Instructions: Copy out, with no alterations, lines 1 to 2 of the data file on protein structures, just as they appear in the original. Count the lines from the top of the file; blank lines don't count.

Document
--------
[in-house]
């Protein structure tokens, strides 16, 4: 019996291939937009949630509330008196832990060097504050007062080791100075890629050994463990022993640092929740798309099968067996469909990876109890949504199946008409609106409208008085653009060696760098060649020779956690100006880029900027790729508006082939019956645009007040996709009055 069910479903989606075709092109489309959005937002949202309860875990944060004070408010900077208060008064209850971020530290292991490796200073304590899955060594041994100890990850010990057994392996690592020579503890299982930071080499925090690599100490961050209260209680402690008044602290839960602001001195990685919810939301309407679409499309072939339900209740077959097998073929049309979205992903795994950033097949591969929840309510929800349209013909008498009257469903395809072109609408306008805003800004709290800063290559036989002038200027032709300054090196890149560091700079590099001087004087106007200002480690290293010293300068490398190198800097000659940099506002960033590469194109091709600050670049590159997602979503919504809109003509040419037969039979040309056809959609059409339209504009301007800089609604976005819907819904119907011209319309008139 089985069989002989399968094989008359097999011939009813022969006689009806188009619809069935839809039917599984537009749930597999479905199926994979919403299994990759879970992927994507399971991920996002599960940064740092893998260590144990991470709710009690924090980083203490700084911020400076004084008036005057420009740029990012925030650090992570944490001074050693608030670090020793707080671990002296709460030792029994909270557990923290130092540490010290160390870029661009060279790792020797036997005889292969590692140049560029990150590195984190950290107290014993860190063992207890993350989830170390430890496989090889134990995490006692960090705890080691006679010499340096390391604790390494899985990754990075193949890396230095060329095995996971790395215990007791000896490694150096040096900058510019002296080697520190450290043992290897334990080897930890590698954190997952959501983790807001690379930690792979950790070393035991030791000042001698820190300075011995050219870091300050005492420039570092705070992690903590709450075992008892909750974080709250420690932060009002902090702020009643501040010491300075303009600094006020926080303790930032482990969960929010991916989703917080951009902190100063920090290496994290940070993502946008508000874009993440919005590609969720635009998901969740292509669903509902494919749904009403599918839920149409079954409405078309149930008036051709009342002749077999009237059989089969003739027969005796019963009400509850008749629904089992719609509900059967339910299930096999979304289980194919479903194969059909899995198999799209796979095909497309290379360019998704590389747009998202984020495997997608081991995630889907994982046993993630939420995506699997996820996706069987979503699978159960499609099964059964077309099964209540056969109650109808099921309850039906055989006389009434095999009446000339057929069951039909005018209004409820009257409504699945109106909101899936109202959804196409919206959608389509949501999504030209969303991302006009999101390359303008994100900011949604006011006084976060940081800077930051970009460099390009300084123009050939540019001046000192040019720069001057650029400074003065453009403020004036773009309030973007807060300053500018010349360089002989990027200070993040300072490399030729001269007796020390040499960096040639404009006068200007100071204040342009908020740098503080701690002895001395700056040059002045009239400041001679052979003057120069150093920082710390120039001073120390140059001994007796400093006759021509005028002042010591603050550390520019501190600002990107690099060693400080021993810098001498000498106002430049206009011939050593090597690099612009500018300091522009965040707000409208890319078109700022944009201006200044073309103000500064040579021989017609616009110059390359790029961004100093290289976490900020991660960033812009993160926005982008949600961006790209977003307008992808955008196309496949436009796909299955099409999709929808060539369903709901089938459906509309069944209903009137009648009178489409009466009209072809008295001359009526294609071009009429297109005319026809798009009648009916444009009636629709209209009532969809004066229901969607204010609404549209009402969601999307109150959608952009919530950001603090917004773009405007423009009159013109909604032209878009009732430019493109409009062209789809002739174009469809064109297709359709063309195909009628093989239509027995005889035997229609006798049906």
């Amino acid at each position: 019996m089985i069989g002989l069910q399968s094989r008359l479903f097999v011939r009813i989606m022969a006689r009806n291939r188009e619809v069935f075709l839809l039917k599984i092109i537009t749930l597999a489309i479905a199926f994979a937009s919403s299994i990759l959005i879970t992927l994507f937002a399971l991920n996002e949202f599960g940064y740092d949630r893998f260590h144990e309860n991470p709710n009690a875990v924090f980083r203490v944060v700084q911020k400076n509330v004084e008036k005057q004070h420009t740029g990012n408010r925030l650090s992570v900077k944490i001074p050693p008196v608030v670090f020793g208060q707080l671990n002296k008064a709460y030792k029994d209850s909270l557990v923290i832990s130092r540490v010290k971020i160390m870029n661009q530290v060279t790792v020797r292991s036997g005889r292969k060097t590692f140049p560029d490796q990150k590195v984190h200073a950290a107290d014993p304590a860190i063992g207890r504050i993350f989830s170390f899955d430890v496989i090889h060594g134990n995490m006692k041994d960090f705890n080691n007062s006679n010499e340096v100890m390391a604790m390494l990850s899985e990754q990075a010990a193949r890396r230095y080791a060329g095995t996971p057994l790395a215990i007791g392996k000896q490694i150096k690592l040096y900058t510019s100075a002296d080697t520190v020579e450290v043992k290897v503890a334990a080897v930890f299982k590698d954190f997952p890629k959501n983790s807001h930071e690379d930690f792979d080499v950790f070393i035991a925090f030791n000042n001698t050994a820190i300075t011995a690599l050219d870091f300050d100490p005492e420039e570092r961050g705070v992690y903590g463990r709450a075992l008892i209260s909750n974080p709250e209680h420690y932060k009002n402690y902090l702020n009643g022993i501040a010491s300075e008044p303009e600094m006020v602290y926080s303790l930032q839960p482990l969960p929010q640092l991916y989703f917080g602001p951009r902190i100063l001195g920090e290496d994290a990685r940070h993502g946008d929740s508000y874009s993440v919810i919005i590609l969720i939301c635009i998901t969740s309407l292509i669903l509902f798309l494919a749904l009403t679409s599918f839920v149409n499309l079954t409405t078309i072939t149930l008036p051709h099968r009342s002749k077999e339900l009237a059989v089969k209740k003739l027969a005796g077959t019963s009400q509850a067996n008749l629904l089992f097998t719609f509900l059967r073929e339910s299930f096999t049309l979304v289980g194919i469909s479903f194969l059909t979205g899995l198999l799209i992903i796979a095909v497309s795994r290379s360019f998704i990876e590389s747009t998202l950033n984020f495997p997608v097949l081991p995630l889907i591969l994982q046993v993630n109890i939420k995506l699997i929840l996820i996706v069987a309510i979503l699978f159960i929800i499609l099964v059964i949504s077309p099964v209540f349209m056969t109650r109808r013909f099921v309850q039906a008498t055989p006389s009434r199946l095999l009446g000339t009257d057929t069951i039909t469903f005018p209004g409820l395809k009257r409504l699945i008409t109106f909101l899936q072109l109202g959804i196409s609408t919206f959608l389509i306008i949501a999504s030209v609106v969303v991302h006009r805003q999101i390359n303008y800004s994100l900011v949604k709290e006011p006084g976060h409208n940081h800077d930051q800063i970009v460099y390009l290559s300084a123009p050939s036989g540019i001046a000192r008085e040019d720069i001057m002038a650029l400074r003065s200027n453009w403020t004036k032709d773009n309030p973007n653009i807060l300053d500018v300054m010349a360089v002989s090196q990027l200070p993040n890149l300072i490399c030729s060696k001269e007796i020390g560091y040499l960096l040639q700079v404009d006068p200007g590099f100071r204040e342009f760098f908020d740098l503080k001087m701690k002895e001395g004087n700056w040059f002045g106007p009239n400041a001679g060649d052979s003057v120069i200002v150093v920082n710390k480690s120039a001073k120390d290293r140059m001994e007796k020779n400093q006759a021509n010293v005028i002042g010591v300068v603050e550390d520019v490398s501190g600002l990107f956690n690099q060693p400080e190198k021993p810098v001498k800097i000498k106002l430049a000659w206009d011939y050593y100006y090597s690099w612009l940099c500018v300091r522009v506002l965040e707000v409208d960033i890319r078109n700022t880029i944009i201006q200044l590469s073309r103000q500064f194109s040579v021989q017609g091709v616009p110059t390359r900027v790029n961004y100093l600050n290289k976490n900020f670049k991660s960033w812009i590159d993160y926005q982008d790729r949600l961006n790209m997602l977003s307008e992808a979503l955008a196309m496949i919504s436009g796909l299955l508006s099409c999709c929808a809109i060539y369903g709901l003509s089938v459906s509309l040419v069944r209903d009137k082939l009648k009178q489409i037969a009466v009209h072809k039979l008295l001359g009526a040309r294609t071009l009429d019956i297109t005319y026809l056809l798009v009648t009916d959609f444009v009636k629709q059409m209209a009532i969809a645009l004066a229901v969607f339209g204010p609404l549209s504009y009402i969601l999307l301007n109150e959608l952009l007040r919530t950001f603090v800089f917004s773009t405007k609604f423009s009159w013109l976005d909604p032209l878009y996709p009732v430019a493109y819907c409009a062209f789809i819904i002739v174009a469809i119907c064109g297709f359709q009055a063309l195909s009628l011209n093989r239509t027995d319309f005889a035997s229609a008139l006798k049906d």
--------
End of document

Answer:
[in-house]
């Protein structure tokens, strides 16, 4: 019996291939937009949630509330008196832990060097504050007062080791100075890629050994463990022993640092929740798309099968067996469909990876109890949504199946008409609106409208008085653009060696760098060649020779956690100006880029900027790729508006082939019956645009007040996709009055 069910479903989606075709092109489309959005937002949202309860875990944060004070408010900077208060008064209850971020530290292991490796200073304590899955060594041994100890990850010990057994392996690592020579503890299982930071080499925090690599100490961050209260209680402690008044602290839960602001001195990685919810939301309407679409499309072939339900209740077959097998073929049309979205992903795994950033097949591969929840309510929800349209013909008498009257469903395809072109609408306008805003800004709290800063290559036989002038200027032709300054090196890149560091700079590099001087004087106007200002480690290293010293300068490398190198800097000659940099506002960033590469194109091709600050670049590159997602979503919504809109003509040419037969039979040309056809959609059409339209504009301007800089609604976005819907819904119907011209319309008139 089985069989002989399968094989008359097999011939009813022969006689009806188009619809069935839809039917599984537009749930597999479905199926994979919403299994990759879970992927994507399971991920996002599960940064740092893998260590144990991470709710009690924090980083203490700084911020400076004084008036005057420009740029990012925030650090992570944490001074050693608030670090020793707080671990002296709460030792029994909270557990923290130092540490010290160390870029661009060279790792020797036997005889292969590692140049560029990150590195984190950290107290014993860190063992207890993350989830170390430890496989090889134990995490006692960090705890080691006679010499340096390391604790390494899985990754990075193949890396230095060329095995996971790395215990007791000896490694150096040096900058510019002296080697520190450290043992290897334990080897930890590698954190997952959501983790807001690379930690792979950790070393035991030791000042001698820190300075011995050219870091300050005492420039570092705070992690903590709450075992008892909750974080709250420690932060009002902090702020009643501040010491300075303009600094006020926080303790930032482990969960929010991916989703917080951009902190100063920090290496994290940070993502946008508000874009993440919005590609969720635009998901969740292509669903509902494919749904009403599918839920149409079954409405078309149930008036051709009342002749077999009237059989089969003739027969005796019963009400509850008749629904089992719609509900059967339910299930096999979304289980194919479903194969059909899995198999799209796979095909497309290379360019998704590389747009998202984020495997997608081991995630889907994982046993993630939420995506699997996820996706069987979503699978159960499609099964059964077309099964209540056969109650109808099921309850039906055989006389009434095999009446000339057929069951039909005018209004409820009257409504699945109106909101899936109202959804196409919206959608389509949501999504030209969303991302006009999101390359303008994100900011949604006011006084976060940081800077930051970009460099390009300084123009050939540019001046000192040019720069001057650029400074003065453009403020004036773009309030973007807060300053500018010349360089002989990027200070993040300072490399030729001269007796020390040499960096040639404009006068200007100071204040342009908020740098503080701690002895001395700056040059002045009239400041001679052979003057120069150093920082710390120039001073120390140059001994007796400093006759021509005028002042010591603050550390520019501190600002990107690099060693400080021993810098001498000498106002430049206009011939050593090597690099612009500018300091522009965040707000409208890319078109700022944009201006200044073309103000500064040579021989017609616009110059390359790029961004100093290289976490900020991660960033812009993160926005982008949600961006790209977003307008992808955008196309496949436009796909299955099409999709929808060539369903709901089938459906509309069944209903009137009648009178489409009466009209072809008295001359009526294609071009009429297109005319026809798009009648009916444009009636629709209209009532969809004066229901969607204010609404549209009402969601999307109150959608952009919530950001603090917004773009405007423009009159013109909604032209878009009732430019493109409009062209789809002739174009469809064109297709359709063309195909009628093989239509027995005889035997229609006798049906």